With hundreds of journalists and PR people (in name only, in too-many cases) assembled at Daytona for NASCAR's most important week of the year, it's a good time to wave the red flag on a trend more worrisome than Toyota is to Jack Roush.
Business managers increasingly are making decisions that should be the province of publicists.
This is nothing new in golf and tennis. Want to request an interview with Tiger or Annika or Roger or Maria? You gotta go through IMG or some other management agency. The fact that this is growing in motorsports hit home with me in the run-up to last month's AARWBA All-America Team dinner. As event co-chairman, I was one of a few people charged with contacting various PRers to arrange for drivers -- elected by the media to the 37th annual Team -- to attend and accept their awards. In two instances, AARWBA's invitation was turned-down NOT by the designated media rep, but by the driver's business manager. (!)
Such agents may understand biz, but they don't know the needs of reporters/editors/producers. Almost ALL of the ones I've encountered over the years look at the media strictly in terms of how to make money for their clients (and, ultimately, themselves). That is a narrow, short-term view, and one that most often does not serve the needs of corporate sponsors car owners must have to pay the bills to put a driver on the track in the first place. (!)
Perhaps THE most egregious example can be found in the unhappy world of open wheel. One prominent racer long ago came under the strong influence of a lawyer-agent, who presumed to include in his portfolio of vast knowledge "how-to" with the media. (The rock-solid fact that said agent has left himself open to some very negative press over the years apparently was lost on this $$-in-his-eyes competitor.) That led, at least indirectly, to the racer employing a profoundly weak communications staff. The agent's own in-house "PR" . . . well . . . that is another story.
This encroachment on professional turf should be resisted by any legitimate publicist.
Meanwhile, let me extend this argument to any organization that places its PR/communications function within the marketing/sales department. Yes, it's true, virtually every management executive I know considers PR/comm to be just another selling tool . . . but what a terrible message that sends to the media community. Serious journos are looking to be informed, not pitched (at least that's the impression a true pro leaves). In this age of photo-ops, talking points and sound bites, a company that doesn't have an accomplished PR pro as vice president in charge of the communications/media relations department simply isn't up to speed.Tallying the week:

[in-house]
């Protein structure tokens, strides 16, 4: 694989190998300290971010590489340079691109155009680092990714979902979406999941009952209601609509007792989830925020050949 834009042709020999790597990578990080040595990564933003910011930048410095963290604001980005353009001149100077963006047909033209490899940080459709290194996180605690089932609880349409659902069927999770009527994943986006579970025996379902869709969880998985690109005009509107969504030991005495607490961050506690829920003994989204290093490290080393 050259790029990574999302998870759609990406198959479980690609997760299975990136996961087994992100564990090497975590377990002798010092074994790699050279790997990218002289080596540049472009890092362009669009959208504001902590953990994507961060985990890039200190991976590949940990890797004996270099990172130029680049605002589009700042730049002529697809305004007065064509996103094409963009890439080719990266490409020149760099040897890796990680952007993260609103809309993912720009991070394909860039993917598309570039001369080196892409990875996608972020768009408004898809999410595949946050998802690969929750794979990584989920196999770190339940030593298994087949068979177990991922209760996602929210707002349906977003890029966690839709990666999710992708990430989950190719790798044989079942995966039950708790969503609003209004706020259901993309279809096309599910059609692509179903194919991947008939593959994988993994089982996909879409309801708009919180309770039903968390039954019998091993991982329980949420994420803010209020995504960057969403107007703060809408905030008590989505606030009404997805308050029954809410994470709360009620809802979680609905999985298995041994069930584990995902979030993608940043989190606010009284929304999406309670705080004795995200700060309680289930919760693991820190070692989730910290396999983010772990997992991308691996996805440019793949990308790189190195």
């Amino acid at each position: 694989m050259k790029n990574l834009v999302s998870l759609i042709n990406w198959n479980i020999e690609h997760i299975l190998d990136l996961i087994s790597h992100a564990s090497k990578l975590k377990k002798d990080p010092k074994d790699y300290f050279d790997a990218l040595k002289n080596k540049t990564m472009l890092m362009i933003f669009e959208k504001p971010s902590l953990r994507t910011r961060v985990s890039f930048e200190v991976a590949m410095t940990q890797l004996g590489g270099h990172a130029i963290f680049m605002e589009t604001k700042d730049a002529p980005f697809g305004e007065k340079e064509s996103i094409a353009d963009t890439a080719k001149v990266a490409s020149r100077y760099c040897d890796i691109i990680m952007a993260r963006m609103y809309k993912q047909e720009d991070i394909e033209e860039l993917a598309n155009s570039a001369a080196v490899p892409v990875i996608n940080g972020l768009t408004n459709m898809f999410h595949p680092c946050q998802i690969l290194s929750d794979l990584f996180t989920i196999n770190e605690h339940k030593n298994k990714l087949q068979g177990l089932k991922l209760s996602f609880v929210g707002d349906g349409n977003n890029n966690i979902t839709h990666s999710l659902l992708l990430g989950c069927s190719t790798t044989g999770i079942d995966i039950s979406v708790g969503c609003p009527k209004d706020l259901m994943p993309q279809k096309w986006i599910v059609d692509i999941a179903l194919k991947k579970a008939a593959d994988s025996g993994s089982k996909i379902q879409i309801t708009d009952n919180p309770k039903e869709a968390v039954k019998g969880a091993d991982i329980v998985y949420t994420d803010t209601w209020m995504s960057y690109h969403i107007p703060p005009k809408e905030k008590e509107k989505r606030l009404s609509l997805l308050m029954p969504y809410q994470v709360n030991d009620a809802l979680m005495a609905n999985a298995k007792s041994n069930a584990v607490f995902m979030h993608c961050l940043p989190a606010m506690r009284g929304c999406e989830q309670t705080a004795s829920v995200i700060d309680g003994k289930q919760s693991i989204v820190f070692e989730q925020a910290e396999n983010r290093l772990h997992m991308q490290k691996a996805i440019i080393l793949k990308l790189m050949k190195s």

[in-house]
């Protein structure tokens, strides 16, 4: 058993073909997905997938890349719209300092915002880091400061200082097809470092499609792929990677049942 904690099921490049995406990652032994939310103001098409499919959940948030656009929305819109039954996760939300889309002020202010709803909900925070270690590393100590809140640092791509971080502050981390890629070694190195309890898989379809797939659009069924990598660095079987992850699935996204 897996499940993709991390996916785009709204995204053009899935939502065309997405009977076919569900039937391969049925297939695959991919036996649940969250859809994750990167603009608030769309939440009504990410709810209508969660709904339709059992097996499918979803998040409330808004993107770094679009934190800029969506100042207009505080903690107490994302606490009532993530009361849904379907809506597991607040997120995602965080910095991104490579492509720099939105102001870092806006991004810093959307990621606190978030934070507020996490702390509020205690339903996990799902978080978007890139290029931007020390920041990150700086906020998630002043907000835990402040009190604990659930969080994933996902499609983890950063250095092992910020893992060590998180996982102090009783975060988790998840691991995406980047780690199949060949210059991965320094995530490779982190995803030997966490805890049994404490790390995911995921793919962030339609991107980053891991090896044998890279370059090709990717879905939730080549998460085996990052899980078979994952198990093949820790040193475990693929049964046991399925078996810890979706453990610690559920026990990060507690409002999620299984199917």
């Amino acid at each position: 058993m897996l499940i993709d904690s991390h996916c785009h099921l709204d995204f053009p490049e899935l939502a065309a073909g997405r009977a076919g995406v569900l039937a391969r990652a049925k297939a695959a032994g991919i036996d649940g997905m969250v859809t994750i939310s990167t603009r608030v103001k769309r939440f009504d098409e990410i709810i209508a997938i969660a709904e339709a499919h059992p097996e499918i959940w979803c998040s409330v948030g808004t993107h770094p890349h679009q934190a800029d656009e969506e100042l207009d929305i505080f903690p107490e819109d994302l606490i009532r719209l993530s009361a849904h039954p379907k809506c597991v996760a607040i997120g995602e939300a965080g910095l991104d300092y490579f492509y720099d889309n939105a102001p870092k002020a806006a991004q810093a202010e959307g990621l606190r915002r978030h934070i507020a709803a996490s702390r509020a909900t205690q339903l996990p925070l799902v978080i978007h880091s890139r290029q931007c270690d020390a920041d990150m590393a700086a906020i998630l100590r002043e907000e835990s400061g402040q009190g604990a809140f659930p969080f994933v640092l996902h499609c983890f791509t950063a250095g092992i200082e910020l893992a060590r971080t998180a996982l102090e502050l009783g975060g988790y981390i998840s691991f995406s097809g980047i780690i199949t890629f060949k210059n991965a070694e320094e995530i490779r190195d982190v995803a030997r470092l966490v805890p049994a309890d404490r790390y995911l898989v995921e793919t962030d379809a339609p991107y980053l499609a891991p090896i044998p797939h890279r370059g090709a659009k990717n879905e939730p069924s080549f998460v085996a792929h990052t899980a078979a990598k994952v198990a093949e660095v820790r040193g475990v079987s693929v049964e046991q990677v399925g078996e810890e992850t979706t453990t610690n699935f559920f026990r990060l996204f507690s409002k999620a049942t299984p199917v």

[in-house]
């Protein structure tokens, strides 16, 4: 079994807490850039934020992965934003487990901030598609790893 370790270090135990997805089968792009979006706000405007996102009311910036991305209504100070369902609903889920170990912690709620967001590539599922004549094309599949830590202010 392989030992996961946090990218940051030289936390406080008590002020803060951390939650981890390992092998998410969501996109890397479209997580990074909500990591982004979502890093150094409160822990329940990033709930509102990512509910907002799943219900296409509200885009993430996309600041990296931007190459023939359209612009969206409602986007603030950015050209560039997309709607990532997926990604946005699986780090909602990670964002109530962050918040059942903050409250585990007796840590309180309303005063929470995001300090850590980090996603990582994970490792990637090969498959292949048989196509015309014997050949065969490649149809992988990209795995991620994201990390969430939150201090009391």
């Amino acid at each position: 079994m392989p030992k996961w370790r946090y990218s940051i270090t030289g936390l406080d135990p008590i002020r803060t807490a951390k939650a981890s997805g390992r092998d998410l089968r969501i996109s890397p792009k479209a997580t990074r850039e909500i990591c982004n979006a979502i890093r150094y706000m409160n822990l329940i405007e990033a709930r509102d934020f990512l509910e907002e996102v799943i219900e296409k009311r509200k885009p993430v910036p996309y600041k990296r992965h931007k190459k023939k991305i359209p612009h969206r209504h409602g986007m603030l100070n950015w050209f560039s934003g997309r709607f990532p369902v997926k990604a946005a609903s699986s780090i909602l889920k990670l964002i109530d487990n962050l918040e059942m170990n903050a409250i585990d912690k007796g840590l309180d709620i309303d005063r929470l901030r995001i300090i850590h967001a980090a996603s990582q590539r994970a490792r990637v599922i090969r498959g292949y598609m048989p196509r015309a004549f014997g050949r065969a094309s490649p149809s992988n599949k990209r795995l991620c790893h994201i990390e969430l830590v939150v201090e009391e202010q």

- ANYONE who cares about serious journalism was offended by the cable networks' wall-to-wall coverage of Anna Nicole Smith's death. With everything else happening in the world . . . well . . . some of us still remember when there were standards. Anyone who still doubted that CELEBRITY-FOR-CELEBRITY'S-SAKE has overtaken all other considerations (such as, say, accomplishment) in today's media decision-making mindset should now understand that issue is decided.
- Describing a tight pack of cars during Saturday night's Budweiser Shootout, Darrell Waltrip called it a "tornado" -- bad taste in the aftermath of the series of deadly tornados just a few days ago just a few miles from Daytona International Speedway. Of course, given TV's star system, I'll bet not one producer pulled Waltrip aside afterwards to caution him on his choice of words.
- Last week, in explaining why top candidates like Hillary Clinton and Barack Obama may skip early presidential debates, Politico.com writer Roger Simon wrote this: "The stakes at debates are extremely high because reporters attend them for the same reason people attend the Indy 500: to see who crashes and burns."
+ The second season of Driving Force, with John Force and family, is scheduled to begin March 27 on the A&E Network. The show will move from Mondays to Tuesdays this year, still at 9 p.m. (Eastern).
? I've often said ESPN2's NHRA shows may well be motorsports' best-produced telecasts, so I won't race to conclusions, but I do hope the Pomona coverage doesn't indicate it will be All-Ashley-All-the-Time. I agree Ashley Force's pro debut was the No. 1 story, but so much time shouldn't have been devoted to John's daughter as to shut-out the Pro Stock class from any mention on Sunday's pre-race show. Especially when the lightweight questions to her included: "Are you ready for race day?" ABC/ESPN came across as desperate to protect its IRL investment in the fawning, falling-all-over-itself coverage of Danica Patrick in 2005, and we don't need a repeat of that embarrassment. Meanwhile, Mike Dunn -- who I've previously said might well be TV's best racing analyst -- still has me perplexed by this: Dunn said Don Garlits, Don Prudhomme, Shirley Muldowney and John Force are the four big figures in NHRA history and so Ashley is the first second-generation driver from that star field. Many of us would say six-time champion and first-to-300-mph Kenny Bernstein is a part of that galaxy and, thus, son Brandon was the first superstar second-generation competitor.
[ more next Tuesday . . . ]